In the Media

The first-hand reality of trying to get justice for rape (Thred)


One of the primary purposes of the English legal system is to ensure justice is served to those who break the law, including cases involving rape and sexual assault. But for many, the justice system is failing.

After five years of trying to bury what happened to her, Ciara decided to report that she was raped.

‘It had got to the point in my story where my private, personal, professional lives were all being brought in together because of the trauma,’ says Ciara. ‘I was finding it very difficult to have any power over what had happened to me, for anybody to take me seriously.’

After what she described as the ‘traumatic experience’ of reporting her rape and the ensuing months of waiting, Ciara received a call to find out her rapist would not be charged.

‘At the time, they gave me a decision that they weren’t going to charge, and then we found more evidence in terms of messages and texts and things that I had been able to recover from an old computer,’ says Ciara. ‘I got a little bit of a false sense of hope when that happened.’

Unfortunately, Ciara’s tragic story is shared by thousands of women across England and Wales.

Last year, 67,169 rapes were recorded by the police, and by the end of the year, only 1,276 (1.9%) of these cases resulted in charges being bought. This meant that only 2 in 100 rapes recorded by the police resulted in a charge that same year, let alone a conviction.

‘The system is broken. It doesn’t work,’ says feminist attorney Dr Ann Olivarius. ‘It’s really quite a painful joke.’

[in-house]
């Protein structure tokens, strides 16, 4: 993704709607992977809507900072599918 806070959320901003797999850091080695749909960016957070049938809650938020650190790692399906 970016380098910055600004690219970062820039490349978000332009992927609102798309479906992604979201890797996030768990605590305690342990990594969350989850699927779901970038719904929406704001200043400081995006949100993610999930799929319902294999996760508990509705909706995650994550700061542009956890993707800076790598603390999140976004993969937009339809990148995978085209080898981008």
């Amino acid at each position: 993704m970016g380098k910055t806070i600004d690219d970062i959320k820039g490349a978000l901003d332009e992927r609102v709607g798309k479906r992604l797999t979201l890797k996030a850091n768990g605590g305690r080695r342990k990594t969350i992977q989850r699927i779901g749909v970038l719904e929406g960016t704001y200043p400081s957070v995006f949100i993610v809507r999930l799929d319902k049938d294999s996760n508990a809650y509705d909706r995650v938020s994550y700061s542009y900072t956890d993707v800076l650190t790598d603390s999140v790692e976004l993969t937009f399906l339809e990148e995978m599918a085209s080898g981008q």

Ann has been tackling sexual assault and rape cases for over four decades. She says the lack of commitment to take the issue seriously by police and wider society makes it hard to get a rape conviction.


‘They’re [women who report] going to be scrutinised, they’re going to be damned,’ says Ann. ‘Everybody’s hate politics will descend on them.

‘They will be used as examples for being a poor woman, that they’ll have to experience retaliation for having told their truth, that somehow it was their fault that they got in a situation where they allowed this to happen, that she should just let it go off of her back.’

Rather than pursuing criminal cases, Ann brings civil claims for rape and sexual assault to correct unfair situations – often by compensating.

‘We just find the criminal system doesn’t work and just retraumatises,’ says Ann. ‘We go after trying to get financial damages because that’s the currency of justice in Britain.’

The lawyer believes increasing the damages awarded in civil trials would be a powerful new route to justice for rape victims.

‘There should be serious monetary damages, and civil rape cases should be something that this country really puts forward,’ says Ann. ‘There should be resources to help bring it, and we should bring those cases.’